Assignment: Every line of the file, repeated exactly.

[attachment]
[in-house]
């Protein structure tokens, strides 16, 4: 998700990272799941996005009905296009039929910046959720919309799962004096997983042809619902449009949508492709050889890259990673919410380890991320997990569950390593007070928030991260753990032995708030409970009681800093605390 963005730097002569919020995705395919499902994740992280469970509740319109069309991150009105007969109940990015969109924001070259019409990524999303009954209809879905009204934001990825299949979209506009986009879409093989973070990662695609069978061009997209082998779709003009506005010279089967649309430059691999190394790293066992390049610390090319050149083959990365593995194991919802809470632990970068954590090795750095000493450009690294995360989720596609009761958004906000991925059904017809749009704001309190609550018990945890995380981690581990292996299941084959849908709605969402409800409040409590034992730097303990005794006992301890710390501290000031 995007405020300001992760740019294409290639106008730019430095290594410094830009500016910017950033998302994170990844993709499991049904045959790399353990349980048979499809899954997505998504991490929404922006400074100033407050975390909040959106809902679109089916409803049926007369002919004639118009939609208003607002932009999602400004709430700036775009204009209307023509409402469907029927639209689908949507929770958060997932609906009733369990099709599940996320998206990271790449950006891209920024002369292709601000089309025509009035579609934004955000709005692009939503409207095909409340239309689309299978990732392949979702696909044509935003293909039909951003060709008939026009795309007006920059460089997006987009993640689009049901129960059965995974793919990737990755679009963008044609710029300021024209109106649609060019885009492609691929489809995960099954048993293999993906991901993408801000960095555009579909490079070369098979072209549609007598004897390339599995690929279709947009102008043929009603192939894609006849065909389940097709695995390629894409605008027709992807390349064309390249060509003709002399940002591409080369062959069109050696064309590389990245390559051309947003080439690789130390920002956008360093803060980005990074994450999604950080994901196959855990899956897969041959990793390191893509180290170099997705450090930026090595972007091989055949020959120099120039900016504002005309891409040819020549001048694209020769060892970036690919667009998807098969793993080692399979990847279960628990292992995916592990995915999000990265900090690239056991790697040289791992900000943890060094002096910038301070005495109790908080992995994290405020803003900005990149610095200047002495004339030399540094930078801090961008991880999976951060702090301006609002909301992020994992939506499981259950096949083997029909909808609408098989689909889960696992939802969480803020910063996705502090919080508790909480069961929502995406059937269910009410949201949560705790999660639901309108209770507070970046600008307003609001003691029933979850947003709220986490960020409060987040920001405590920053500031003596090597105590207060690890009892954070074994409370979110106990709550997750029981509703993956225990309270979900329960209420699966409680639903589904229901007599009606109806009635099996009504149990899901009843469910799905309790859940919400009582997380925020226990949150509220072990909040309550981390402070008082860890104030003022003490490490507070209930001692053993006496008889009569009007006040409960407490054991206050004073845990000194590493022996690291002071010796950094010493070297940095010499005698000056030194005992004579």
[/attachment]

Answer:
[in-house]
């Protein structure tokens, strides 16, 4: 998700990272799941996005009905296009039929910046959720919309799962004096997983042809619902449009949508492709050889890259990673919410380890991320997990569950390593007070928030991260753990032995708030409970009681800093605390 963005730097002569919020995705395919499902994740992280469970509740319109069309991150009105007969109940990015969109924001070259019409990524999303009954209809879905009204934001990825299949979209506009986009879409093989973070990662695609069978061009997209082998779709003009506005010279089967649309430059691999190394790293066992390049610390090319050149083959990365593995194991919802809470632990970068954590090795750095000493450009690294995360989720596609009761958004906000991925059904017809749009704001309190609550018990945890995380981690581990292996299941084959849908709605969402409800409040409590034992730097303990005794006992301890710390501290000031 995007405020300001992760740019294409290639106008730019430095290594410094830009500016910017950033998302994170990844993709499991049904045959790399353990349980048979499809899954997505998504991490929404922006400074100033407050975390909040959106809902679109089916409803049926007369002919004639118009939609208003607002932009999602400004709430700036775009204009209307023509409402469907029927639209689908949507929770958060997932609906009733369990099709599940996320998206990271790449950006891209920024002369292709601000089309025509009035579609934004955000709005692009939503409207095909409340239309689309299978990732392949979702696909044509935003293909039909951003060709008939026009795309007006920059460089997006987009993640689009049901129960059965995974793919990737990755679009963008044609710029300021024209109106649609060019885009492609691929489809995960099954048993293999993906991901993408801000960095555009579909490079070369098979072209549609007598004897390339599995690929279709947009102008043929009603192939894609006849065909389940097709695995390629894409605008027709992807390349064309390249060509003709002399940002591409080369062959069109050696064309590389990245390559051309947003080439690789130390920002956008360093803060980005990074994450999604950080994901196959855990899956897969041959990793390191893509180290170099997705450090930026090595972007091989055949020959120099120039900016504002005309891409040819020549001048694209020769060892970036690919667009998807098969793993080692399979990847279960628990292992995916592990995915999000990265900090690239056991790697040289791992900000943890060094002096910038301070005495109790908080992995994290405020803003900005990149610095200047002495004339030399540094930078801090961008991880999976951060702090301006609002909301992020994992939506499981259950096949083997029909909808609408098989689909889960696992939802969480803020910063996705502090919080508790909480069961929502995406059937269910009410949201949560705790999660639901309108209770507070970046600008307003609001003691029933979850947003709220986490960020409060987040920001405590920053500031003596090597105590207060690890009892954070074994409370979110106990709550997750029981509703993956225990309270979900329960209420699966409680639903589904229901007599009606109806009635099996009504149990899901009843469910799905309790859940919400009582997380925020226990949150509220072990909040309550981390402070008082860890104030003022003490490490507070209930001692053993006496008889009569009007006040409960407490054991206050004073845990000194590493022996690291002071010796950094010493070297940095010499005698000056030194005992004579």